Site Search:
 
TEFL International Supports Dave's ESL Cafe
TEFL Courses, TESOL Course, English Teaching Jobs - TEFL International
Job Discussion Forums Forum Index Job Discussion Forums
"The Internet's Meeting Place for ESL/EFL Students and Teachers from Around the World!"
 
 FAQFAQ   SearchSearch   MemberlistMemberlist   UsergroupsUsergroups   RegisterRegister 
 ProfileProfile   Log in to check your private messagesLog in to check your private messages   Log inLog in 

What's the difference between EFL and ESOL?

 
Post new topic   Reply to topic    Job Discussion Forums Forum Index -> United Kingdom
View previous topic :: View next topic  
Author Message
b-boy



Joined: 27 May 2003
Posts: 15
Location: Los Angeles, California

PostPosted: Wed May 19, 2004 7:14 am    Post subject: What's the difference between EFL and ESOL? Reply with quote

Hello All,

I've only been in the UK for a short time now-- 4 months-- and while I've seen many advertisements for language school jobs at very low wages, I've also seen quite a few ESOL jobs that are salaried, pay well, and have a lot of holiday. Now I've tried to ask the people I work with, in the EFL programme at an FE college, about ESOL and noone has any information. Most of them look at me, scratch their chins and say "Oh ESOL, yes there are some jobs doing that."

What information I have been able to get out of anyone is little and contradictory. I've heard you need an additional qualification, but then I've also heard that you don't. I've also heard that ESOL programmes tend to look down on EFL, and only want to hire those with ESOL experience. In the States, the line between EFL and ESL is so fine that many of us step accross it without even thinking about it. Here though, there seems to be something more, or is there?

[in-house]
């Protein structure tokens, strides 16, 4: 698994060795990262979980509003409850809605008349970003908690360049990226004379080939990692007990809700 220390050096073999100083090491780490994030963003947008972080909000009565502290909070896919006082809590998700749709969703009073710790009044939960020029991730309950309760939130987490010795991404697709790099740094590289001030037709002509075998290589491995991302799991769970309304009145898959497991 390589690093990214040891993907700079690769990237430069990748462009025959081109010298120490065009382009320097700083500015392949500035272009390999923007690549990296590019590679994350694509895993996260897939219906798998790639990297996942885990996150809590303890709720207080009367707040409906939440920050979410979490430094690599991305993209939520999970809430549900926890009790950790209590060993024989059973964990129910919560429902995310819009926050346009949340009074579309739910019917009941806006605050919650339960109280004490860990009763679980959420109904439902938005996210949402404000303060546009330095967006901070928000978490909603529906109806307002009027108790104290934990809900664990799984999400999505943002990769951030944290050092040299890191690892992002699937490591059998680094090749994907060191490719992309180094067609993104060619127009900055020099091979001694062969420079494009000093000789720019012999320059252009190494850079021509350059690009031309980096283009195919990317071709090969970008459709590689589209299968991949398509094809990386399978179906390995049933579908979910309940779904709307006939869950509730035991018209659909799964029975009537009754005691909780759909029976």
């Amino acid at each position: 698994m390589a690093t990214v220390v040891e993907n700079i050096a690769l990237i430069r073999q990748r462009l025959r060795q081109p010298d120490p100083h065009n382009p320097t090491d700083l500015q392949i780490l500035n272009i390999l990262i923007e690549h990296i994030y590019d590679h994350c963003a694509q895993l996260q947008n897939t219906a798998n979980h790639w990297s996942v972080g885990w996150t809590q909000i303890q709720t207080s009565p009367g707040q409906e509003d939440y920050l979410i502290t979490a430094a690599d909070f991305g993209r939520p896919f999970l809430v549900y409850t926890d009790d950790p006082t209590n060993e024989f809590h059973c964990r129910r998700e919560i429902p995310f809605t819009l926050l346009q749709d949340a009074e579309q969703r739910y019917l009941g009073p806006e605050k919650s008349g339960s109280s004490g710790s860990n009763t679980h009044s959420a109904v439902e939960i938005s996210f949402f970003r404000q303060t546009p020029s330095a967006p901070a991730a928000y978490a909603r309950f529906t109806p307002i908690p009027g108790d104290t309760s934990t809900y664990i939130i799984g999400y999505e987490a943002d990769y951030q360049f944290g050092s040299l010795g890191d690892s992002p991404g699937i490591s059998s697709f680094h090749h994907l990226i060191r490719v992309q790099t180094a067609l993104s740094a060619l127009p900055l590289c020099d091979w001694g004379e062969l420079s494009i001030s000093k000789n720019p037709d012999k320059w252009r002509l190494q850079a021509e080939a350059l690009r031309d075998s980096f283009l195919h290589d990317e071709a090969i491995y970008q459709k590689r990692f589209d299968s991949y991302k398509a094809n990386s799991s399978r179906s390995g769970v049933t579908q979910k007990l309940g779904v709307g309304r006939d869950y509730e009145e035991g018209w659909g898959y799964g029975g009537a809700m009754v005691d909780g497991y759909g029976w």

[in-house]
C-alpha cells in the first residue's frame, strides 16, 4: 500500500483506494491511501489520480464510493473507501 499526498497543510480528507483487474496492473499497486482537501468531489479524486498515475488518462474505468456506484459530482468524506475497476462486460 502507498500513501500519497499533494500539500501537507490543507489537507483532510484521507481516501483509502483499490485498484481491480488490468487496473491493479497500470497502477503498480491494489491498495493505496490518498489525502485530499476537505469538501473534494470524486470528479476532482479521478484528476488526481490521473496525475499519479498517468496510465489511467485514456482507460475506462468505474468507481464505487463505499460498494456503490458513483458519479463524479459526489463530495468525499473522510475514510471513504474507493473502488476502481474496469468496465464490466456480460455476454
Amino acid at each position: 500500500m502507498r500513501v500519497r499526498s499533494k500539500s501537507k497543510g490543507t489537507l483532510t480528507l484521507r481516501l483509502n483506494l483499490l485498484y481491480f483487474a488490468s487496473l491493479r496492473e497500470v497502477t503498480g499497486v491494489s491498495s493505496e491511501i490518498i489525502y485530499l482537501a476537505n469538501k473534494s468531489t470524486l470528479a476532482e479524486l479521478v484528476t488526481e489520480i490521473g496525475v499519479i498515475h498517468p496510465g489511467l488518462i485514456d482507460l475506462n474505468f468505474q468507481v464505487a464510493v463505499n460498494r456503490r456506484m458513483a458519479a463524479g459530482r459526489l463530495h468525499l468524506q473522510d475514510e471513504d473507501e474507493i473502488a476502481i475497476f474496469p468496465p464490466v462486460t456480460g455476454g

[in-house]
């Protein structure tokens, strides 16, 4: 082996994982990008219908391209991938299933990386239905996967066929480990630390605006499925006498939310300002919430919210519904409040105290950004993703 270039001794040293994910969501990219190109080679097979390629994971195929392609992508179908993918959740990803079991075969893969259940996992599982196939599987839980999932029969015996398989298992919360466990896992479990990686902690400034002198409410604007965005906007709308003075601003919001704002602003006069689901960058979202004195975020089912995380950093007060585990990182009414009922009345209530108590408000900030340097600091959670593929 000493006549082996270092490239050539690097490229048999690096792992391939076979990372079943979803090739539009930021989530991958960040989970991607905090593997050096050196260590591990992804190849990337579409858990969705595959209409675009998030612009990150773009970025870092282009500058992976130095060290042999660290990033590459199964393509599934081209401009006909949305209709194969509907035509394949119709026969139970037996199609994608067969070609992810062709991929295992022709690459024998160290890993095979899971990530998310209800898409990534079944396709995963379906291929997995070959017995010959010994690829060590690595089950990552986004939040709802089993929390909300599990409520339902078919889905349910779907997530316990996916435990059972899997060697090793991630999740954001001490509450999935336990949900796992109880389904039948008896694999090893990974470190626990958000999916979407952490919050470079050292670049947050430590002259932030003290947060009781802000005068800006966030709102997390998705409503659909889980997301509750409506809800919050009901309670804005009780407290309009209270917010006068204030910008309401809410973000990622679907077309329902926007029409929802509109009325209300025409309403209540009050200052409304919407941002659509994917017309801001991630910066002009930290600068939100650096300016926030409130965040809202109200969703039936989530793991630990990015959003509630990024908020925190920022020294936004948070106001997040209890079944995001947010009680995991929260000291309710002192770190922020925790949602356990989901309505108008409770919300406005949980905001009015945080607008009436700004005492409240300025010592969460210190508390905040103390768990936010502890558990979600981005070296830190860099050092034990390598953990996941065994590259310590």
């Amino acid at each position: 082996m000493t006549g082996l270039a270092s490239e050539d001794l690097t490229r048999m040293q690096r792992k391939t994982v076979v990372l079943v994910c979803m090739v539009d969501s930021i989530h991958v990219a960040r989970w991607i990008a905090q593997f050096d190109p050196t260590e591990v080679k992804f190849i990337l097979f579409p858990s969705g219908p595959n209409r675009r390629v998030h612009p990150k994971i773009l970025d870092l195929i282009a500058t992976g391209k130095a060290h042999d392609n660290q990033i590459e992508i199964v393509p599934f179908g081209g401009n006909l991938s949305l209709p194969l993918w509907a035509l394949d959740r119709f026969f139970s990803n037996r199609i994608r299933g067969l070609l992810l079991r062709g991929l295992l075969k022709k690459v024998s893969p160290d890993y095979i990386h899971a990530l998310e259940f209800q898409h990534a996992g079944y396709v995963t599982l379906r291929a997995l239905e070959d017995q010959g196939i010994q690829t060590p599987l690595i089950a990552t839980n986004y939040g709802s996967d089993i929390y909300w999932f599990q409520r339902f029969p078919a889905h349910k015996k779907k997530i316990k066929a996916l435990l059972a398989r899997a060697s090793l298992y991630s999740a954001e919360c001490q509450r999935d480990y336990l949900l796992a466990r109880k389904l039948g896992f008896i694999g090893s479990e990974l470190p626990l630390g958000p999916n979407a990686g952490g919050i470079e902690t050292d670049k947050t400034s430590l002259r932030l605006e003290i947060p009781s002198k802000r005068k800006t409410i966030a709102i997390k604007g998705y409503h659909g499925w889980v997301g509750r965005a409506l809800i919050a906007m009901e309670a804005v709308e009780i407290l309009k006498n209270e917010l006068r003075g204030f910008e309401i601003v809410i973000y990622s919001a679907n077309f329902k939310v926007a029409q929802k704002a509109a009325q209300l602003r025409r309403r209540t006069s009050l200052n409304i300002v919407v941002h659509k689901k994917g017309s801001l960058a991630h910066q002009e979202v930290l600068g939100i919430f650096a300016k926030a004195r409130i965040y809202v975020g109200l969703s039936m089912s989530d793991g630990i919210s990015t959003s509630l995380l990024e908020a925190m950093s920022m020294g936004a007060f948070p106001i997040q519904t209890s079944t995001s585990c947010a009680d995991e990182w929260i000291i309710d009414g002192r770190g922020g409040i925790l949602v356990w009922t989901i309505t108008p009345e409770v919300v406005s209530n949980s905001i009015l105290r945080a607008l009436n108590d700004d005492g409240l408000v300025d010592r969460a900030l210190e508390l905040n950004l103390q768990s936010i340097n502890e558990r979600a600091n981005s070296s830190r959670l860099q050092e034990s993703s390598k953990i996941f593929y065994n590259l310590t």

Thanks in advance for any info,

b-boy
Back to top
View user's profile Send private message
Afra



Joined: 02 Feb 2003
Posts: 389

PostPosted: Wed May 19, 2004 10:20 am    Post subject: Reply with quote

In the early 1990s, when I last worked in this area, ESOL was taught to immigrants and was small group or sometimes even one-to-one teaching. The target language was specific to the needs of the group and some ESOL teachers had non-EFL qualifications. I think there was a City& Guilds qualification. At that time there were very few permanent jobs in ESOL and those were usually in areas with high immigrant populations. No doubt availability of work in this sector of language teaching is very dependent on the political climate.
Back to top
View user's profile Send private message
SueH



Joined: 01 Feb 2003
Posts: 1022
Location: Northern Italy

PostPosted: Wed May 19, 2004 3:18 pm    Post subject: Reply with quote

b-boy,

I haven't had me dinner and blood sugar is low, but when I'm feeling livelier I will try to elucidate. I do a bit of both and the distinction between EFL and ESOL sometimes eludes me. As I am hopefully going for an (ESOL) interview next week I'd better clarify my thoughts and hone up on some of the jargon.

More anon...

Sue
Back to top
View user's profile Send private message
SueH



Joined: 01 Feb 2003
Posts: 1022
Location: Northern Italy

PostPosted: Wed May 19, 2004 9:29 pm    Post subject: Reply with quote

If I were to be cynical (and at my age I often am) I'd probably say that the main difference in the two is the paperwork and since ESOL is govt. funded it is accordingly far worse. You may end up having to use syllabus codes like 'Rt/E3.7a, 8a' which are all laid down in a national ESOL 'Skills for Life' syllabus, aqnd somehow prove that the students are learning something which can be difficult.